Engineering challenges await the bullet train on its proposed route through… (Los Angeles Times )
Re“Rail line's Big Dig,” Nov. 13
FOR THE RECORD:
Bullet train: In the “Train to somewhere” letters to the editor on Nov. 16, the word “million” was missing in this quote: “Fully operational, the bullet train will need an estimated 2.7 million kilowatt hours of electricity every day.”
I am old enough to think that not much can astound or surprise me. But the article on the bullet train construction did just that.
The enormous challenges of construction, and the cost estimates that keep going up, should be enough to amaze. But what really caught my eye was the line that reads: “Fully operational, the bullet train will need an estimated 2.7 kilowatt hours of electricity every day — about a quarter of Hoover Dam's daily output.”
Where will that power come from?
I would suspect that a very small percentage of Californians will ever use the train. Vast sums for construction in a state with serious financial problems, enormous operating expense, taking huge resources to operate? No wonder many people vote against any kind of tax increase, when they see a project like this with so much money spent to benefit so few.
I find that I am not too old to be astounded. The project should not go forward.
Unbridled hubris. We are victims of megalomaniacal delusions of engineering grandeur. The details of the high-speed rail system revealed in the front-page article show exactly how fragile the proposed plan for the bullet train is.
I was a fan of the grand idea years ago when it was presented on a two-dimensional map. I was a detractor of the revised map when it was presented as a route to nowhere, with no population centers at either terminus.
Today I am appalled at the revelation of the engineering hurdles required, when the seismic intersections and three-dimensional challenges are actually acknowledged and a terminus is incorporated in the plan.
And 2.7 million kilowatt hours of electrical power a day? Where does that come from?
The whole concept now appears to be ill-conceived, ill-considered and ill-confronted.
The glowing descriptions of this “engineering marvel,” with sections that “soar over canyons on viaducts as high as a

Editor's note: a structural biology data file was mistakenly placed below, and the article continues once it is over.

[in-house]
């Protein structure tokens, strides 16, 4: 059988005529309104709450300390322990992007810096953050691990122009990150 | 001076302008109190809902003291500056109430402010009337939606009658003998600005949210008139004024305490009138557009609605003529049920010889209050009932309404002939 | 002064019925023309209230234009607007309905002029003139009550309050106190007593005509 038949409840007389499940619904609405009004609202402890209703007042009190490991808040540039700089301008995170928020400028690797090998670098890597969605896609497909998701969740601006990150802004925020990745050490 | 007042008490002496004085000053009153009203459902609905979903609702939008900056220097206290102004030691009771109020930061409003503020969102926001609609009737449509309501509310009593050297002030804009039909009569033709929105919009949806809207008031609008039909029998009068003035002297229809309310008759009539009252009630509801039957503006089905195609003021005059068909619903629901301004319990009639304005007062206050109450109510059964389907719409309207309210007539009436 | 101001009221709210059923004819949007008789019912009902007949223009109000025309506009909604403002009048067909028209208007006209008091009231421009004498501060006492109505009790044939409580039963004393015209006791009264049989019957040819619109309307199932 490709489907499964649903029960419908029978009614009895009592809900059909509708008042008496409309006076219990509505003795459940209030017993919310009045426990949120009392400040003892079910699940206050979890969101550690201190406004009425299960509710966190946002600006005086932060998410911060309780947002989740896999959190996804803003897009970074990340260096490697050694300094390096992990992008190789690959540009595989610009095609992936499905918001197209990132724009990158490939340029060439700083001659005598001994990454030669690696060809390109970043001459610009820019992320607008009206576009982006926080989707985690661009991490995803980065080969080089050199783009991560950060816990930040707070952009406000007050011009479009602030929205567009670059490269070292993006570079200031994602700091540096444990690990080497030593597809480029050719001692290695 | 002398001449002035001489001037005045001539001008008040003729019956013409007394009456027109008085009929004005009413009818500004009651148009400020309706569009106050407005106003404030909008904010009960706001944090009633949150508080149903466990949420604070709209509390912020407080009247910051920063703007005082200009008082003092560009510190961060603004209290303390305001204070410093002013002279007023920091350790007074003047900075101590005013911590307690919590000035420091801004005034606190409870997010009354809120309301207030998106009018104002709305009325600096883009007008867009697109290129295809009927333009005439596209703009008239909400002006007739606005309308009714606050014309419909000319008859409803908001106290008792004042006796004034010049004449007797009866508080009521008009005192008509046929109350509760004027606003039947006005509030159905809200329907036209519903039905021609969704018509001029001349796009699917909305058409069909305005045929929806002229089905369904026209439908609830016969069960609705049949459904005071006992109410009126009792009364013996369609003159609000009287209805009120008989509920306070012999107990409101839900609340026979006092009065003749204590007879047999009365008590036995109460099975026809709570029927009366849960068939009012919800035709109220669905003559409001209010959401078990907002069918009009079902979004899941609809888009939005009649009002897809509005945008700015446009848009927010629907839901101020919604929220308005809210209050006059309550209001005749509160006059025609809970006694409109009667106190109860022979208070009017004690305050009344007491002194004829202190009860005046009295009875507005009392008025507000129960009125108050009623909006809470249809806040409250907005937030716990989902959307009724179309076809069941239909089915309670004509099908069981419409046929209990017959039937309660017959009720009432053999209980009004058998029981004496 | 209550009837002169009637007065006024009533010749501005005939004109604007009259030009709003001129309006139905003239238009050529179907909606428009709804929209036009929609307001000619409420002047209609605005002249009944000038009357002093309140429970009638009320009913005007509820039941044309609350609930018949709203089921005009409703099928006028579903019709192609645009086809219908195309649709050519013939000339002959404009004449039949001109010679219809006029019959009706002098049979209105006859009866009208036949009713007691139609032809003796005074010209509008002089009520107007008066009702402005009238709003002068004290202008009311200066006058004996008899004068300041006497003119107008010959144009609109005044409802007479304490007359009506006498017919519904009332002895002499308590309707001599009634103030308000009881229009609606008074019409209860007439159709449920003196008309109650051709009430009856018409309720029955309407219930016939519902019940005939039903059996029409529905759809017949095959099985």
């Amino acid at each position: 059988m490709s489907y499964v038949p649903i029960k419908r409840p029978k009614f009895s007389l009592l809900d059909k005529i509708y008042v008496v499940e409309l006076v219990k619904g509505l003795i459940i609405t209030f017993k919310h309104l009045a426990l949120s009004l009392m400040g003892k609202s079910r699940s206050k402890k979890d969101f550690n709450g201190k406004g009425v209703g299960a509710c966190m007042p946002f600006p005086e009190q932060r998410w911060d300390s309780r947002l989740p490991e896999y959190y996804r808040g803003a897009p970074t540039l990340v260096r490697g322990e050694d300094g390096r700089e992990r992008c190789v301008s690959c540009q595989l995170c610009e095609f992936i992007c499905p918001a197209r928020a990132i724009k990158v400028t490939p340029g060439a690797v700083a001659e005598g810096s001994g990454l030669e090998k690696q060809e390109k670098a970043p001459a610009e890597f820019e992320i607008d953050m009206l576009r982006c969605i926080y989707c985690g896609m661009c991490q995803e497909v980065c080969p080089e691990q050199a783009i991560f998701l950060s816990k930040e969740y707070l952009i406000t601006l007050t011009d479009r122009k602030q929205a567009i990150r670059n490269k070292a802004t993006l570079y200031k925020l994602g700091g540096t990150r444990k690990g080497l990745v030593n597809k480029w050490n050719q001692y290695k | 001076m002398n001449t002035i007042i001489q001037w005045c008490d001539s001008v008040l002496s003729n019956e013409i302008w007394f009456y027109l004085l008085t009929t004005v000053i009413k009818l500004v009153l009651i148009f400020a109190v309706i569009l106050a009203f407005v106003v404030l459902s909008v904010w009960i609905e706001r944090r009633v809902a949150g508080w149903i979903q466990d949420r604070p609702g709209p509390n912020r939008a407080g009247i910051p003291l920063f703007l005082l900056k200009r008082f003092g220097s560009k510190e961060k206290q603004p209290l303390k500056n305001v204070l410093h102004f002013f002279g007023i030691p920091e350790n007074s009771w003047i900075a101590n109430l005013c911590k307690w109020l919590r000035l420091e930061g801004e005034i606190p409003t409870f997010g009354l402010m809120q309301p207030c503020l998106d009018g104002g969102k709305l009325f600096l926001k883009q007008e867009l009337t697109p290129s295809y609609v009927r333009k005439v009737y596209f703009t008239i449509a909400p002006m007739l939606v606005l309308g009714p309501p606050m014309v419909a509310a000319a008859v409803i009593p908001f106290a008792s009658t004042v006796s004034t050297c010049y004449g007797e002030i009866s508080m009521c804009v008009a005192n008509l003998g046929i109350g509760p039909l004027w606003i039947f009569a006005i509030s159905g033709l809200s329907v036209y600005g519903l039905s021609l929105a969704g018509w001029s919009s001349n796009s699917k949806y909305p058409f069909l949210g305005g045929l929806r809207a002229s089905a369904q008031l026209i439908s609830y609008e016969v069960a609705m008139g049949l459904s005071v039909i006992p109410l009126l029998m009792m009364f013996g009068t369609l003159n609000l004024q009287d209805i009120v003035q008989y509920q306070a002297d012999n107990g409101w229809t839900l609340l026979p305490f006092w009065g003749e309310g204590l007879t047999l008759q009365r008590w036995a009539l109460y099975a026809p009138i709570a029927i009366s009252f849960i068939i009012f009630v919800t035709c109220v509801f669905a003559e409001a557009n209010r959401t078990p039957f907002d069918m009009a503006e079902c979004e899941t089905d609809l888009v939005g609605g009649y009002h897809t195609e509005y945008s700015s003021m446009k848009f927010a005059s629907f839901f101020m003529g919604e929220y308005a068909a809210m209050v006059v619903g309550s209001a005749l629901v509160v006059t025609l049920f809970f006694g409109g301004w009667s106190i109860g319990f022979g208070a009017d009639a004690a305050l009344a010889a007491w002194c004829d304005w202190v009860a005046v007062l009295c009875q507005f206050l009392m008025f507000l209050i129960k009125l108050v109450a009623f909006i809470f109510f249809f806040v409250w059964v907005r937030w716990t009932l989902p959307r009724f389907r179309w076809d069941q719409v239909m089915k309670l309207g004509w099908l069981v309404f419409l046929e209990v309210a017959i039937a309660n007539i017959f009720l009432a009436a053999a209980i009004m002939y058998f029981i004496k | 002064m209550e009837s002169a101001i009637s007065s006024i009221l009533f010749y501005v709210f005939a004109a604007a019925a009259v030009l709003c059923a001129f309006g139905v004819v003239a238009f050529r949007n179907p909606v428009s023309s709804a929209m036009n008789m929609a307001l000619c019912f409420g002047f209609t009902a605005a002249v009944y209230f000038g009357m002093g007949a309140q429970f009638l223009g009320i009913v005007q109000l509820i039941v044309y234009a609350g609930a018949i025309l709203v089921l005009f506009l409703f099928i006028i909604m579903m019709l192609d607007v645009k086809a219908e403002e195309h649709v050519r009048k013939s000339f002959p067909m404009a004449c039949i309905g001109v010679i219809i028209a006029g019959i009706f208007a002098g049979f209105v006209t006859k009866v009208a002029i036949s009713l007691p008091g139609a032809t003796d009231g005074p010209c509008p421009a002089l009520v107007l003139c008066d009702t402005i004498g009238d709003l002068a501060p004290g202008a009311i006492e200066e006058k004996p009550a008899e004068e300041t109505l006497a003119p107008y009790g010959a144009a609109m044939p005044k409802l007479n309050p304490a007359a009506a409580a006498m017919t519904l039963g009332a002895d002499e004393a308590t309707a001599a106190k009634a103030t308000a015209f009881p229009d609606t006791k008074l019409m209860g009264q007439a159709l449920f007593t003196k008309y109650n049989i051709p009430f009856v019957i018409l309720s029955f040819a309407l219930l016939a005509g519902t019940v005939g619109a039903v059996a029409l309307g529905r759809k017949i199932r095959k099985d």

33-story skyscraper,” do little to bring the impact on humans into focus.
Current plans for the route take it through populated areas, when alternatives are available. Why not take the train through the Angeles National Forest rather than the populated portions of unincorporated L.A. County?
Voters approved the initial project in 2008 only to have the California High-Speed Rail Authority publish a revised cost estimate last year of more than $65 billion.
Perhaps this project should be brought back to the voters to see if the revised costs are still within the tolerance window of those who must live with it going forward.
In thinking about the big project that is the bullet train, details are important too.
Depending on the exact route taken, crossing two mountain ranges may require several tunnels, tall bridges and construction to withstand earthquakes.
Tunneling machines work hard. They consume lots of energy to build the rail tunnels that aim to minimize energy use later, through fewer car trips and plane flights. (The nonpartisan Congressional Budget Office calculated circumstances in which rail tunneling offset energy savings gained by reduced vehicle trips with rail use. Adding construction and operation, the result was sometimes “higher” net long-term energy use than without rail.)
Tall, earthquake-resistant bridges take a lot of concrete. Manufacturing cement for concrete produces greenhouses gases, as a Berkeley study notes, although these emissions can be reduced.
In considering whether to build the bullet train and, if so, choosing its route, the long-term environmental consequences of both construction and operation should be weighed. And pay attention both to the big picture and the details.
Mark David Menchik
It's time for the Democrats in Sacramento to start acting rationally about high-speed rail. The cows and farmhands in the Central Valley will not be riding the bullet train.
What we need and what will work is a high-speed train from L.A. to San Diego. Building this train route and the associated feeder links would be a public benefit and would demonstrate that the politicians can take intelligent action to solve our traffic problems and give taxpayers real-time bang for the buck.
Rather than building a train to nowhere, our leaders should take the initiative to clear the way and build a train we can use by the end of this decade.
This project is going to make Boston's “Big Dig” fiasco seem like one shovelful of top soil.
But I should be reasonable — there are reasons to go to Bakersfield. Imagine that there are two cowboys in a bar in downtown Los Angeles. After the third pitcher of beer, the conversation turns to whether the beer they've been drinking is as good as the beer at the Country Bunker in Bakersfield. So, they stagger over to the bullet train, hop on, and in mere moments they're able to make that call.
If California wants to squander upward of $70 billion, I can think of no better way to do it — and then the state really will be finished.
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